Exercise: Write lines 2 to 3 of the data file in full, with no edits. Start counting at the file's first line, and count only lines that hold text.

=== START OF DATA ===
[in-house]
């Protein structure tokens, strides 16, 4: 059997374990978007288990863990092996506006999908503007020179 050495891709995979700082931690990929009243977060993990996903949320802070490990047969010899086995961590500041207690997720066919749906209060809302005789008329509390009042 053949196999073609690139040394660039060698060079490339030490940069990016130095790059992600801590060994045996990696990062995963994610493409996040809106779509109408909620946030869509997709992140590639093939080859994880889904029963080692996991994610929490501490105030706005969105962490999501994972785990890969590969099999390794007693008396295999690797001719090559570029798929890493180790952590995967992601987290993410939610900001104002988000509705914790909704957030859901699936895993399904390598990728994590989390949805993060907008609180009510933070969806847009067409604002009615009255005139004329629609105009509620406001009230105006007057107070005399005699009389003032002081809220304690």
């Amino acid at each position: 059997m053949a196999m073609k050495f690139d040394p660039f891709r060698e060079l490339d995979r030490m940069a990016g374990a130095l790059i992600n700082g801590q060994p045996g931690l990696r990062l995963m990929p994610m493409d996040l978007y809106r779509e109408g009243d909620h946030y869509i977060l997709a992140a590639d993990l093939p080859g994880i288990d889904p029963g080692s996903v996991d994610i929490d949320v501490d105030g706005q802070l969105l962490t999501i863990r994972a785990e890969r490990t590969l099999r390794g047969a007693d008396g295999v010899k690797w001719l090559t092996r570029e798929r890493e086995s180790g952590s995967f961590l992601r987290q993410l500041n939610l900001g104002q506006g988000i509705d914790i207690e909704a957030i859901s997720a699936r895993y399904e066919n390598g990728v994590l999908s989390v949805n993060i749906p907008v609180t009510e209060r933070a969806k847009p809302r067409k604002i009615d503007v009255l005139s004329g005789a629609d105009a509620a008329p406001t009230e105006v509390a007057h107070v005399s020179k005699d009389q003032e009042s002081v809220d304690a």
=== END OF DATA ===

């Protein structure tokens, strides 16, 4: 059997374990978007288990863990092996506006999908503007020179 050495891709995979700082931690990929009243977060993990996903949320802070490990047969010899086995961590500041207690997720066919749906209060809302005789008329509390009042 053949196999073609690139040394660039060698060079490339030490940069990016130095790059992600801590060994045996990696990062995963994610493409996040809106779509109408909620946030869509997709992140590639093939080859994880889904029963080692996991994610929490501490105030706005969105962490999501994972785990890969590969099999390794007693008396295999690797001719090559570029798929890493180790952590995967992601987290993410939610900001104002988000509705914790909704957030859901699936895993399904390598990728994590989390949805993060907008609180009510933070969806847009067409604002009615009255005139004329629609105009509620406001009230105006007057107070005399005699009389003032002081809220304690």
């Amino acid at each position: 059997m053949a196999m073609k050495f690139d040394p660039f891709r060698e060079l490339d995979r030490m940069a990016g374990a130095l790059i992600n700082g801590q060994p045996g931690l990696r990062l995963m990929p994610m493409d996040l978007y809106r779509e109408g009243d909620h946030y869509i977060l997709a992140a590639d993990l093939p080859g994880i288990d889904p029963g080692s996903v996991d994610i929490d949320v501490d105030g706005q802070l969105l962490t999501i863990r994972a785990e890969r490990t590969l099999r390794g047969a007693d008396g295999v010899k690797w001719l090559t092996r570029e798929r890493e086995s180790g952590s995967f961590l992601r987290q993410l500041n939610l900001g104002q506006g988000i509705d914790i207690e909704a957030i859901s997720a699936r895993y399904e066919n390598g990728v994590l999908s989390v949805n993060i749906p907008v609180t009510e209060r933070a969806k847009p809302r067409k604002i009615d503007v009255l005139s004329g005789a629609d105009a509620a008329p406001t009230e105006v509390a007057h107070v005399s020179k005699d009389q003032e009042s002081v809220d304690a």